Biographical / Historical
Allan Vanderhoef Heely was born in Brooklyn, New York in 1897, the son of a banker. His family soon relocated to Plainfield, New Jersey, where he was educated at Mr. John Leal’s School. He was a member of Phillips Andover’s class of 1915, and graduated with a sparkling academic and extracurricular record. He entered Yale following his graduation from Andover, and excelled in the study of English literature. At Yale he was active in several musical clubs, including the noted singing group the Whiffenpoofs.
In 1917 he joined Yale’s R.O.T.C and left school to serve with a field artillery unit in South Carolina, where he attained the rank of second lieutenant. He returned to Yale late in 1918 to complete his studies. Following graduation he went into business with a wholesale dry-goods firm, but found that the work did not inspire him. In 1924 he happily accepted a position teaching English at Andover.
Allan Heely, as well as his wife Frances Thompson (better known, affectionately, as Pattie), were enormously well liked at Andover. His reputation for excellence in teaching was matched by hers for a warm and welcoming nature. The board of trustees at Lawrenceville quickly became interested in Allan Heely as a potential asset to their own school. Following the death of Mather Almon Abbott in 1934, Heely was elected to replace him as headmaster. He was sworn in on Thanksgiving Day, in front of an audience of nearly 800, who assembled following chapel service for Thanksgiving dinner in the gymnasium.
Heely became enormously popular with the student body, as he had at Andover. His quiet good nature allowed even timid or apprehensive boys to feel comfortable in his company, and he was known for fairness and an even temper. Mrs. Heely, with the breezy, casual warmth that became her trademark, played a powerful role in the social life of the school as well.
Allan Heely’s primary goal throughout his tenure was the enhancement of the intellectual life of the school, not merely to cement the school’s reputation, but in order to prepare students for successful careers and lives. One major victory in this quest for excellence was the arrangement of a generous financial gift from Edward Harkness. This gift would enable the physical renovations, faculty enhancement, and curriculum redesigns that contributed to what is now called the Harkness method or conference method of teaching. This educational method is one of the cornerstones of Lawrenceville’s philosophy.
Another of Heely’s significant missions was an emphasis on training students to be conscientious participants in democracy. This effort manifested itself in broader and more active student leadership, and through the creation of a work program. This new program encouraged students to take pride in and responsibility for the appearance and operation of the school. The Heelys as a couple were instrumental in shepherding the school through the Second World War. Allan Heely’s goal was to prevent students from abandoning their studies in order to pursue military service. Sweeping changes in curriculum and more flexible graduation schedules made this effort a success. Pattie Heely championed an enormous effort to keep in touch with Lawrentians in the armed services. She sent out letters and questionnaires to alumni in the services, publishing their responses and letters in newsletters called “Bons Mots Millitaires”, which she distributed throughout the community.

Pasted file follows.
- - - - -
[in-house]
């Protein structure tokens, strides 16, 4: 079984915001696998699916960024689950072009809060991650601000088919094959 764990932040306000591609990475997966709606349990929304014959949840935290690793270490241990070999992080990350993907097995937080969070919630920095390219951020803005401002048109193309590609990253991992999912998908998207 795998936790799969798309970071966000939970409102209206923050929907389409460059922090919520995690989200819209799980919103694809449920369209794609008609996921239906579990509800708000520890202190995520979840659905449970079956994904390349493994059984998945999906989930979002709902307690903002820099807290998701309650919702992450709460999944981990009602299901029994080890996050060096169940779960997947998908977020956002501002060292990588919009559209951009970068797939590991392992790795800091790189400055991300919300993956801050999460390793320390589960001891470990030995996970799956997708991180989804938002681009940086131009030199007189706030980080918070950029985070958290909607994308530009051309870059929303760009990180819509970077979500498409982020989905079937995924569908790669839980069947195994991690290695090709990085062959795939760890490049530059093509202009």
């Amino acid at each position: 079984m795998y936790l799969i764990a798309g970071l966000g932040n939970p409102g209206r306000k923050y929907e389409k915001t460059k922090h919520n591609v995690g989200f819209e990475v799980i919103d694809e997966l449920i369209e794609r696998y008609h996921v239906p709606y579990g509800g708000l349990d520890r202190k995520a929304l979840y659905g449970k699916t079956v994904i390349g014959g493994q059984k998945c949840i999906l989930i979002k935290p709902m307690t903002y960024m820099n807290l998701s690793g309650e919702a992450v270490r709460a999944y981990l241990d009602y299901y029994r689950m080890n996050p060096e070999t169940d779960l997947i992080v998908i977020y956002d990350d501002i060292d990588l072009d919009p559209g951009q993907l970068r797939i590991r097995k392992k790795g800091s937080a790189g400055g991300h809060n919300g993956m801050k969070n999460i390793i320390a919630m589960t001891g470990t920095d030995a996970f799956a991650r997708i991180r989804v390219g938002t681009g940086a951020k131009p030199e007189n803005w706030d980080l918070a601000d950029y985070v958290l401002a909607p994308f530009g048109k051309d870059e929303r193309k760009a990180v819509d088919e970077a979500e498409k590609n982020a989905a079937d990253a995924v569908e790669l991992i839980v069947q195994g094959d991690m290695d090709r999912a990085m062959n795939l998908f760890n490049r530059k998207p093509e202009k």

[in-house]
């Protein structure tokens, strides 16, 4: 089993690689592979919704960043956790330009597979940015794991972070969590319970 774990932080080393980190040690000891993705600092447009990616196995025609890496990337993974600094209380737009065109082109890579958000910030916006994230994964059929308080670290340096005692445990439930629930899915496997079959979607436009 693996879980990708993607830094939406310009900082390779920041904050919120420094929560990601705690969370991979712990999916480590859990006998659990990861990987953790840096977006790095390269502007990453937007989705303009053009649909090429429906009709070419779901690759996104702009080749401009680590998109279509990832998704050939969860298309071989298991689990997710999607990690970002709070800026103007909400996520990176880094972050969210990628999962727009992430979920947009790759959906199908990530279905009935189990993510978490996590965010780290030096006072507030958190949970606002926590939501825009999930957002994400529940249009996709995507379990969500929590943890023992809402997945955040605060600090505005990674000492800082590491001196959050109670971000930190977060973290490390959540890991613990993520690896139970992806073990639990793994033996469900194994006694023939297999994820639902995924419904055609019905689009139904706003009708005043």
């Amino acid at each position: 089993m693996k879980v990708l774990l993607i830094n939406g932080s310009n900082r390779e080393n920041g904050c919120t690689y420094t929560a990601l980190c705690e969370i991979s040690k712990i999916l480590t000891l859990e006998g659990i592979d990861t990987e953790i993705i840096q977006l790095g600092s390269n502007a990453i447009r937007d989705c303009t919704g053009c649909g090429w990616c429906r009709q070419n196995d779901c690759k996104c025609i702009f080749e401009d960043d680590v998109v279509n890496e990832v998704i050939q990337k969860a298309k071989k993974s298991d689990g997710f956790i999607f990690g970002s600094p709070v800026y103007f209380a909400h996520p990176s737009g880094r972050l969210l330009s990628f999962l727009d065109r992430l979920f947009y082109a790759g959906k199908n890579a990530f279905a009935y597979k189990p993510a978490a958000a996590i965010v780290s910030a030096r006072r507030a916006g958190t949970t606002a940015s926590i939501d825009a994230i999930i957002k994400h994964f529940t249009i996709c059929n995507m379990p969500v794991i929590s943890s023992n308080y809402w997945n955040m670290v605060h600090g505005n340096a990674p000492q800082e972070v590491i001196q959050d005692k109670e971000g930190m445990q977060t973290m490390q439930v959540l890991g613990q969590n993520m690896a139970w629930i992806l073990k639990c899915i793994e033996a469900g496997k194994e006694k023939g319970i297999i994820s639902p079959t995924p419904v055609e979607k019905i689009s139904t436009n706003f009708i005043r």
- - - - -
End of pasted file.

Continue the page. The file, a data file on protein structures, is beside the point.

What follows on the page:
On July 7, 1959, Allan Heely died at home from an embolism following a period of illness. His death during the summer vacation prevented his memorial from being attended by many of the students who considered him a role model and an inspiration. The service was well-attended, however, by alumni, colleagues, and friends. Noted author Frederick Buechner (L’43) spoke eloquently of Heely’s tremendous personal commitment to the school and its community members, and of his generosity with his energy and attention.
“You always came upon him as a whole. When he gave you his attention, the gift was complete; and even at large school gatherings, besieged on all sides by alumni, faculty, and students, he was seldom vague or desultory. No matter how briefly you saw him, he left you with the feeling that you had genuinely met.”